2j4c

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2j4c, resolution 2.75Å ()
Ligands: , , , , , , ,
Non-Standard Residues:
Activity: Cholinesterase, with EC number 3.1.1.8
Related: 1eho, 1ehq, 1kcj, 1p0i, 1p0m, 1p0p, 1p0q, 1xlu, 1xlv, 1xlw
Resources: FirstGlance, OCA, RCSB, PDBsum
Coordinates: save as pdb, mmCIF, xml


Contents

STRUCTURE OF HUMAN BUTYRYLCHOLINESTERASE IN COMPLEX WITH 10MM HGCL2

Publication Abstract from PubMed

The poorly known mechanism of inhibition of cholinesterases by inorganic mercury (HgCl2) has been studied with a view to using these enzymes as biomarkers or as biological components of biosensors to survey polluted areas. The inhibition of a variety of cholinesterases by HgCl2 was investigated by kinetic studies, X-ray crystallography, and dynamic light scattering. Our results show that when a free sensitive sulfhydryl group is present in the enzyme, as in Torpedo californica acetylcholinesterase, inhibition is irreversible and follows pseudo-first-order kinetics that are completed within 1 h in the micromolar range. When the free sulfhydryl group is not sensitive to mercury (Drosophila melanogaster acetylcholinesterase and human butyrylcholinesterase) or is otherwise absent (Electrophorus electricus acetylcholinesterase), then inhibition occurs in the millimolar range. Inhibition follows a slow binding model, with successive binding of two mercury ions to the enzyme surface. Binding of mercury ions has several consequences: reversible inhibition, enzyme denaturation, and protein aggregation, protecting the enzyme from denaturation. Mercury-induced inactivation of cholinesterases is thus a rather complex process. Our results indicate that among the various cholinesterases that we have studied, only Torpedo californica acetylcholinesterase is suitable for mercury detection using biosensors, and that a careful study of cholinesterase inhibition in a species is a prerequisite before using it as a biomarker to survey mercury in the environment.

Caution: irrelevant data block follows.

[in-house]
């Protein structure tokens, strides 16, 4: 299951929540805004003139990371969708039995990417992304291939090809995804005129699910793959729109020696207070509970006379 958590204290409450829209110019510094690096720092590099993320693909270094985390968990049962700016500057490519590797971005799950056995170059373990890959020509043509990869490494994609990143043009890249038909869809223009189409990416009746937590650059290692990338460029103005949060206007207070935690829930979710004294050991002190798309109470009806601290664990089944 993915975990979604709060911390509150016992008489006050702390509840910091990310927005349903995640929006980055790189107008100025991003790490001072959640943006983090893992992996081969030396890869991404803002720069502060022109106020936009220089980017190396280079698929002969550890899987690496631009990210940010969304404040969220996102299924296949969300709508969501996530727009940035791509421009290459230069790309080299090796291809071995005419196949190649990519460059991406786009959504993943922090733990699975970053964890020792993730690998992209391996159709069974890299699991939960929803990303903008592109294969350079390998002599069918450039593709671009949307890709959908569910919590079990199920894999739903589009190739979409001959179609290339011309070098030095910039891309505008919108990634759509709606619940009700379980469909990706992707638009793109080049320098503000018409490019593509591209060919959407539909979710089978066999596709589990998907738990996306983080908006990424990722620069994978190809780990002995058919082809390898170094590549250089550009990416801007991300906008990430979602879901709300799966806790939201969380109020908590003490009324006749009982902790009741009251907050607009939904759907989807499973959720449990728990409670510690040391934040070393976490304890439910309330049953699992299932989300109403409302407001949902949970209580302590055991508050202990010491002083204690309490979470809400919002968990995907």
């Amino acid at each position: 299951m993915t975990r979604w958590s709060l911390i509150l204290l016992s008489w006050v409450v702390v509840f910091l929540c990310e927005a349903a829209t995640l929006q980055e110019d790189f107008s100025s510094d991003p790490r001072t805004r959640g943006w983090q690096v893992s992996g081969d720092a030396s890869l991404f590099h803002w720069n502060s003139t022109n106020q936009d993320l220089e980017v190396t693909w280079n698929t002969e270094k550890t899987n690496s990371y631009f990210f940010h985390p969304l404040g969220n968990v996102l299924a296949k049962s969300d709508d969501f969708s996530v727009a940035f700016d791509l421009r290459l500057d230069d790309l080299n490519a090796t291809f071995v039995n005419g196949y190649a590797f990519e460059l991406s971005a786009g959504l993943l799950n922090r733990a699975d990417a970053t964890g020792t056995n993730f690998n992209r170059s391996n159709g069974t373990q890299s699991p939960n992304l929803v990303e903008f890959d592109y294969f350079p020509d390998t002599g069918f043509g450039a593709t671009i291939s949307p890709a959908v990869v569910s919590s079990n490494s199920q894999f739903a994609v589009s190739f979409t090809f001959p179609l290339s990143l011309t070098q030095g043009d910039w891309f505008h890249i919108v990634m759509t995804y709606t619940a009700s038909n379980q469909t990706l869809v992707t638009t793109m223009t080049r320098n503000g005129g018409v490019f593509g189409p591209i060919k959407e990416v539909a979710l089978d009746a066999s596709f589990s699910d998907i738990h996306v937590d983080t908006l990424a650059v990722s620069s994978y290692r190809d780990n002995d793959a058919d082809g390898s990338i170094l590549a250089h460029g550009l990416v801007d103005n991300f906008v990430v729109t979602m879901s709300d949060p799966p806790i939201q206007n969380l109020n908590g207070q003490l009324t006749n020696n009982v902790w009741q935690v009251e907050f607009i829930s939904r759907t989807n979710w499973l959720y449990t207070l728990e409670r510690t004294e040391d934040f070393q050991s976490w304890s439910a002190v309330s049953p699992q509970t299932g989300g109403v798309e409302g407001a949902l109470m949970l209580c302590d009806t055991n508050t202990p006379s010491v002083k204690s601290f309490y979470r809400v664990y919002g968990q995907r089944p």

Mechanisms of cholinesterase inhibition by inorganic mercury., Frasco MF, Colletier JP, Weik M, Carvalho F, Guilhermino L, Stojan J, Fournier D, FEBS J. 2007 Apr;274(7):1849-61. Epub 2007 Mar 12. PMID:17355286

From MEDLINE®/PubMed®, a database of the U.S. National Library of Medicine.

Disease

[CHLE_HUMAN] Defects in BCHE are the cause of butyrylcholinesterase deficiency (BChE deficiency) [MIM:177400]. BChE deficiency is a metabolic disorder characterized by prolonged apnoea after the use of certain anesthetic drugs, including the muscle relaxants succinylcholine or mivacurium and other ester local anesthetics. The duration of the prolonged apnoea varies significantly depending on the extent of the enzyme deficiency. BChE deficiency is a multifactorial disorder. The hereditary condition is transmitted as an autosomal recessive trait.

Function

[CHLE_HUMAN] Esterase with broad substrate specificity. Contributes to the inactivation of the neurotransmitter acetylcholine. Can degrade neurotoxic organophosphate esters.[1][2]

About this Structure

2j4c is a 1 chain structure with sequence from Homo sapiens. Full crystallographic information is available from OCA.

See Also

Reference

  1. Chilukuri N, Duysen EG, Parikh K, diTargiani R, Doctor BP, Lockridge O, Saxena A. Adenovirus-transduced human butyrylcholinesterase in mouse blood functions as a bioscavenger of chemical warfare nerve agents. Mol Pharmacol. 2009 Sep;76(3):612-7. doi: 10.1124/mol.109.055665. Epub 2009 Jun, 19. PMID:19542320 doi:10.1124/mol.109.055665
  2. Amitay M, Shurki A. The structure of G117H mutant of butyrylcholinesterase: nerve agents scavenger. Proteins. 2009 Nov 1;77(2):370-7. doi: 10.1002/prot.22442. PMID:19452557 doi:10.1002/prot.22442

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